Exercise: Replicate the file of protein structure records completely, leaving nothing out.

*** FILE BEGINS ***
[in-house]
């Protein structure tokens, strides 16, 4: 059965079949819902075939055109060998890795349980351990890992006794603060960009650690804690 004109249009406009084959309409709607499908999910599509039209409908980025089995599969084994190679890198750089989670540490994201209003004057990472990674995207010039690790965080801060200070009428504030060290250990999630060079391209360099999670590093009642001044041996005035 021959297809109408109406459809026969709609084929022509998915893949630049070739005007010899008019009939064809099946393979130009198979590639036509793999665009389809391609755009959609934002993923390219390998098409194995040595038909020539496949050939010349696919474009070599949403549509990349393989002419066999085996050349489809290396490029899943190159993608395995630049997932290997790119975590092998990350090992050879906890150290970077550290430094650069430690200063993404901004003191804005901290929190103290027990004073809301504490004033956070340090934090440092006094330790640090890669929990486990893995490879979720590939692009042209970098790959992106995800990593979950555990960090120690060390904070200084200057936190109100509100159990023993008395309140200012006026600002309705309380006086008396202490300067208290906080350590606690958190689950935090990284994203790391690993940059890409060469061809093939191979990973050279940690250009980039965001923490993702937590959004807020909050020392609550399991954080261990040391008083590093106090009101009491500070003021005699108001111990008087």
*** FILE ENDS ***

[in-house]
């Protein structure tokens, strides 16, 4: 059965079949819902075939055109060998890795349980351990890992006794603060960009650690804690 004109249009406009084959309409709607499908999910599509039209409908980025089995599969084994190679890198750089989670540490994201209003004057990472990674995207010039690790965080801060200070009428504030060290250990999630060079391209360099999670590093009642001044041996005035 021959297809109408109406459809026969709609084929022509998915893949630049070739005007010899008019009939064809099946393979130009198979590639036509793999665009389809391609755009959609934002993923390219390998098409194995040595038909020539496949050939010349696919474009070599949403549509990349393989002419066999085996050349489809290396490029899943190159993608395995630049997932290997790119975590092998990350090992050879906890150290970077550290430094650069430690200063993404901004003191804005901290929190103290027990004073809301504490004033956070340090934090440092006094330790640090890669929990486990893995490879979720590939692009042209970098790959992106995800990593979950555990960090120690060390904070200084200057936190109100509100159990023993008395309140200012006026600002309705309380006086008396202490300067208290906080350590606690958190689950935090990284994203790391690993940059890409060469061809093939191979990973050279940690250009980039965001923490993702937590959004807020909050020392609550399991954080261990040391008083590093106090009101009491500070003021005699108001111990008087």